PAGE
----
Conversations With Dead Serial Killers
HAPPY HALLOWEEN, HORROR FAMILY!
I just finished Ashley R. Lister’s novel, Conversations With Dead Serial Killers, and I don’t believe I could have read this book at a more relevant time. The internet is rife with controversy over the recent Dahmer series. In the newly released horror movie, Terrifier 2, there’s a dinner table conversation in which the sister scolds her brother for dressing as a real-life murderer for Halloween. Every year at this time, as we embrace the “spooky season” vibe, we also ponder that fine line between tragedy and entertainment. Our Halloween traditions are a balancing act between honoring the dead and celebrating the monsters who hunt and kill them.
In Ashley Lister’s horror novel, Conversations With Dead Serial Killers, this same moral struggle is presented as we follow two con-artist brothers who exploit the deceased for profit. Derek and Clive Turner are not the most likeable guys, but a dastardly duo who’ll keep those pages turning! While Derek feigns psychic abilities and pretends to communicate with the dead, pocketing undeserved money from their surviving loved ones, Clive’s obsession with serial killers escalates to fatal proportions. This book is unique in that we’re not rooting for the main characters to overcome adversity or rise above. We are rooting for their demise. Even as antiheroes go, these siblings are a couple of bad apples who don’t inspire much empathy on the part of the reader. That’s not to say this book isn’t inspiring. It is a thought-provoking concept; the pace was 100% perfect for me, personally, and Lister understands how to use blood and gore without losing the plot to it.
There are a handful of interesting characters who play a lesser role in this depraved downward spiral of a plot, and honestly, they felt pretty real. That tells me they were written well, no matter how small their individual parts. My favorite was Sam (and I imagine a fan favorite as well), a ghost who’s come back from the dead to haunt these assholes and set them straight!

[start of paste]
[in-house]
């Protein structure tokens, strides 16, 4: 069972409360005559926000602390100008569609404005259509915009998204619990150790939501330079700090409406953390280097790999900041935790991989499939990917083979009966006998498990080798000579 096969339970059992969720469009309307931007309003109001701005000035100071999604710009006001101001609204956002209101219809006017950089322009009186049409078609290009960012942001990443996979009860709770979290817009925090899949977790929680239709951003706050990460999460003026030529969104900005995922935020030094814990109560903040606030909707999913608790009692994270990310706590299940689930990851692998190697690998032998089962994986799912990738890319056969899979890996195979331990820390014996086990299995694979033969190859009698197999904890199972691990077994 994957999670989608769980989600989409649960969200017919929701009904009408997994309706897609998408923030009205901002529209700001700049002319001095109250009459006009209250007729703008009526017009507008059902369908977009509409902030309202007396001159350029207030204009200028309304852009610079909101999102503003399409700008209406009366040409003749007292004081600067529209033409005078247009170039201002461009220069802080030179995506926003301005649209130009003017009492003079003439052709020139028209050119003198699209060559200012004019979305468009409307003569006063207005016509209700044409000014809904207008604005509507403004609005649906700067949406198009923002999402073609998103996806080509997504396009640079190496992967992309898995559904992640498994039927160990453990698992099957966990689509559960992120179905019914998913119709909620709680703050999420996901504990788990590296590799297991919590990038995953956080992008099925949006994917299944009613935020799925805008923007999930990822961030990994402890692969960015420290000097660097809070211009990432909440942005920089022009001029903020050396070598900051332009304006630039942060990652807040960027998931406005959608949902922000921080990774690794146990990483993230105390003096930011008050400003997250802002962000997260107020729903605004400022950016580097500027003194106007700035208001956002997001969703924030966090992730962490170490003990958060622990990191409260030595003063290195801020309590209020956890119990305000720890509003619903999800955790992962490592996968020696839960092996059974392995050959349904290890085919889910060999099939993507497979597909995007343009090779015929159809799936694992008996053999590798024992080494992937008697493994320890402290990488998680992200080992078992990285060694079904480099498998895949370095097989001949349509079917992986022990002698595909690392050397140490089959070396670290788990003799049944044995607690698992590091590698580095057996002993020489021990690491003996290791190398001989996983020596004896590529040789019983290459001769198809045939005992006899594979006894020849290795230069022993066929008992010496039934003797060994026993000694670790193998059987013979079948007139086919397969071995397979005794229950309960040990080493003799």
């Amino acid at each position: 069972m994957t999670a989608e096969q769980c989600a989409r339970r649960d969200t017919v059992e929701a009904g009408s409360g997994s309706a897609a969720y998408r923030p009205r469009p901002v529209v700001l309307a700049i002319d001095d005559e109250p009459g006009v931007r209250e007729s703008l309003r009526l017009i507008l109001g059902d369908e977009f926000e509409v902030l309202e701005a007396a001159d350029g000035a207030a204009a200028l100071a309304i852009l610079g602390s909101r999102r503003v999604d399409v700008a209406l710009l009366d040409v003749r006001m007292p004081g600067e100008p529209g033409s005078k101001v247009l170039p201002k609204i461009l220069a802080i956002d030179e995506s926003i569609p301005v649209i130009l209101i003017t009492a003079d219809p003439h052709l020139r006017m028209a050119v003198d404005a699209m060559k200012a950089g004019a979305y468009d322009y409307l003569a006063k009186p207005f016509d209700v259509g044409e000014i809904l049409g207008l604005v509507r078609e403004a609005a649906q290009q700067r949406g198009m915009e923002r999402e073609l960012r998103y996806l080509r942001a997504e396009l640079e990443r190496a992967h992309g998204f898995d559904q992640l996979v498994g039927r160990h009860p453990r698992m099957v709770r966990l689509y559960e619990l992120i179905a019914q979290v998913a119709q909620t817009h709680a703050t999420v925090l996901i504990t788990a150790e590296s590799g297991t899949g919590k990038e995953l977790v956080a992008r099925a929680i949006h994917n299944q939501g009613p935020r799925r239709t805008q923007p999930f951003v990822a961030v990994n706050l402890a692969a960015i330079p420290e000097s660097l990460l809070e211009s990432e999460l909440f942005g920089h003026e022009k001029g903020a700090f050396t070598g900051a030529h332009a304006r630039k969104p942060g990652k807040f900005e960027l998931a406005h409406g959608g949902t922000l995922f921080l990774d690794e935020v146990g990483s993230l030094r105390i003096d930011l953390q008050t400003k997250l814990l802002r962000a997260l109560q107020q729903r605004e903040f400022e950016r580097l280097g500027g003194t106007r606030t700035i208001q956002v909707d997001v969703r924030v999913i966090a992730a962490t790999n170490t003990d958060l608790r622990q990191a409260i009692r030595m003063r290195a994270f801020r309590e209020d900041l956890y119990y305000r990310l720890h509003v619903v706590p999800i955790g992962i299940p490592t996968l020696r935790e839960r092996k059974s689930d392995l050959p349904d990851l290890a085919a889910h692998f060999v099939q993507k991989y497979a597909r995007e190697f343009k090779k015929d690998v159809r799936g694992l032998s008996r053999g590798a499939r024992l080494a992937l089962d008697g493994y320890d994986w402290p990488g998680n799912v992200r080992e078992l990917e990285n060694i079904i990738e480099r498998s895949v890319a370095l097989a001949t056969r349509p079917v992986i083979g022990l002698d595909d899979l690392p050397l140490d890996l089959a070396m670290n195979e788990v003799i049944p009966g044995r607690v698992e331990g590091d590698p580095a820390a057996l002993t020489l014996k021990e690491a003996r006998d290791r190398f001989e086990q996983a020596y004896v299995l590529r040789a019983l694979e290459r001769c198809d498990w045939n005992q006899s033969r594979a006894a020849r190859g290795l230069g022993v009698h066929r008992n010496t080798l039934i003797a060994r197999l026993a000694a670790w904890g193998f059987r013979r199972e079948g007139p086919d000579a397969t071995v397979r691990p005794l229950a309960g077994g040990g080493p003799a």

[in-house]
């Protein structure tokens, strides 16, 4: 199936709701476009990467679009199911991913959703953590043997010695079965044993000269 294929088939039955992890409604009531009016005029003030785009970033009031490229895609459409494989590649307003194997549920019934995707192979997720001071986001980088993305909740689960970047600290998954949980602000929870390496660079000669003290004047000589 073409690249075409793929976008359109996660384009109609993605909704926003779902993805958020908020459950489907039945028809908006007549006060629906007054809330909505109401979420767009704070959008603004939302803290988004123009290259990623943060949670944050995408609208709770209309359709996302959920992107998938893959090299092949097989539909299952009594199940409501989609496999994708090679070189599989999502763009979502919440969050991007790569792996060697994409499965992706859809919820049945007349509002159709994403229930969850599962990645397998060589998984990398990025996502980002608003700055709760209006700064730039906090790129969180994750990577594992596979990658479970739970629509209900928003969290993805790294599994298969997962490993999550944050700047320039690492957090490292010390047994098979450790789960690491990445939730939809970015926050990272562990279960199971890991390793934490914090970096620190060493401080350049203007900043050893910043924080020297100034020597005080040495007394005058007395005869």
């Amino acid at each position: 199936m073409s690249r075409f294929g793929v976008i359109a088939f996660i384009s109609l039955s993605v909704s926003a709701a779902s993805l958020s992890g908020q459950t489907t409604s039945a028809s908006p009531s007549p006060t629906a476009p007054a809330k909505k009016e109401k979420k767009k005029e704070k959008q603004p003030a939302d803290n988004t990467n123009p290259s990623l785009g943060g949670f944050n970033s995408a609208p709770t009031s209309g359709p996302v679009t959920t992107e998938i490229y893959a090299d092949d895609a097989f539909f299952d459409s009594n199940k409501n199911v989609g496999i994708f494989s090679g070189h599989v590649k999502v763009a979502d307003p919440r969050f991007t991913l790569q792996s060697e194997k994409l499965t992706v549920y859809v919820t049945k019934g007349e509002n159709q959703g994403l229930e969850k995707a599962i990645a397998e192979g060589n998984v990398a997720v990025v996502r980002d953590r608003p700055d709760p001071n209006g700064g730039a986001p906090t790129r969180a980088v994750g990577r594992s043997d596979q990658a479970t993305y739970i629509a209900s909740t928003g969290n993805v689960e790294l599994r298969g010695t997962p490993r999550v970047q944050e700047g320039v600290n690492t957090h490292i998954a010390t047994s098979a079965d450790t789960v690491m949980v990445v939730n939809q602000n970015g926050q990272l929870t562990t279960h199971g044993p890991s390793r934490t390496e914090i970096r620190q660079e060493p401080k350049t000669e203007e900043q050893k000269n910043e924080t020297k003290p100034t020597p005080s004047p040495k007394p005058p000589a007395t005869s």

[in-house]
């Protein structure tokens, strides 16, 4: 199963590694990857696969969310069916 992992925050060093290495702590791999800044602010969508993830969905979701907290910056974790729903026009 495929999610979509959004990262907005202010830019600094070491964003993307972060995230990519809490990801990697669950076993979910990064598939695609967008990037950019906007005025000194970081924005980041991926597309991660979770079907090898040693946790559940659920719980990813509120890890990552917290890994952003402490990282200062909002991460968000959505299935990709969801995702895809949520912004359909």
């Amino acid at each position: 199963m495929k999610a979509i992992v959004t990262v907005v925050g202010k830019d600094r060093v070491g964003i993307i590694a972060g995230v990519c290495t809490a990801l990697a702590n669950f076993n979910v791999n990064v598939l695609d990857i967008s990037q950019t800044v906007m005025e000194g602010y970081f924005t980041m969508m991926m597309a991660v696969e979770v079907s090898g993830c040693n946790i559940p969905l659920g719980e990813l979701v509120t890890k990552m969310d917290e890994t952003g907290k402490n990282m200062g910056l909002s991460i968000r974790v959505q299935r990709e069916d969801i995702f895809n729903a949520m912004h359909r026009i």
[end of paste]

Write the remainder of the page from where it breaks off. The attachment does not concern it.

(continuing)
Conversations with Dead Serial Killers is sprinkled with so many fun facts about serial killers that even if you think you know it all, you’ll find a brand new nugget of trivia somewhere in these pages. Most importantly, though, it tries hard to remind us that these murderers and their victims were fact, not fiction. It makes the reader question why we put these scuzzbuckets in the limelight… while simultaneously putting them in the limelight. Seriously… horror fam, true crime fam, what is wrong with us? Lol.
I really enjoyed reading Conversations With Dead Serial Killers. I don’t have a rating system, but since it’s Halloween, I’ll give it 5 out of 5 pumpkins. Please, do check this book out for yourself! And before you go, get to know the author below!
Until next time, stay safe out there, boils and ghouls!
Ashley Lister is a prolific writer of fiction across a broad range of genres. He’s written more than one hundred short stories, articles and academic papers, and is currently working on his 63rd full length novel. Aside from regularly blogging about writing and reading, Ashley also teaches creative writing in the North West of England. He has completed a PhD in creative writing where he looked at the relationship between plot and genre in short fiction. Ashley’s current writing is an exploration of the horror genre which includes his series of novellas exploring his own interpretation of Lovecraft’s Innsmouth, the highly acclaimed Raven & Skull, a study in the horror of working in an office, and Conversations with Dead Serial Killers, a story about society’s obsession with the darkest souls.
Brought to you by DirtyLittleHorror.com
Posted in book review, dark, dark fiction, death, extreme horror, horror, horror books, novels, october, scary, scary stories, writing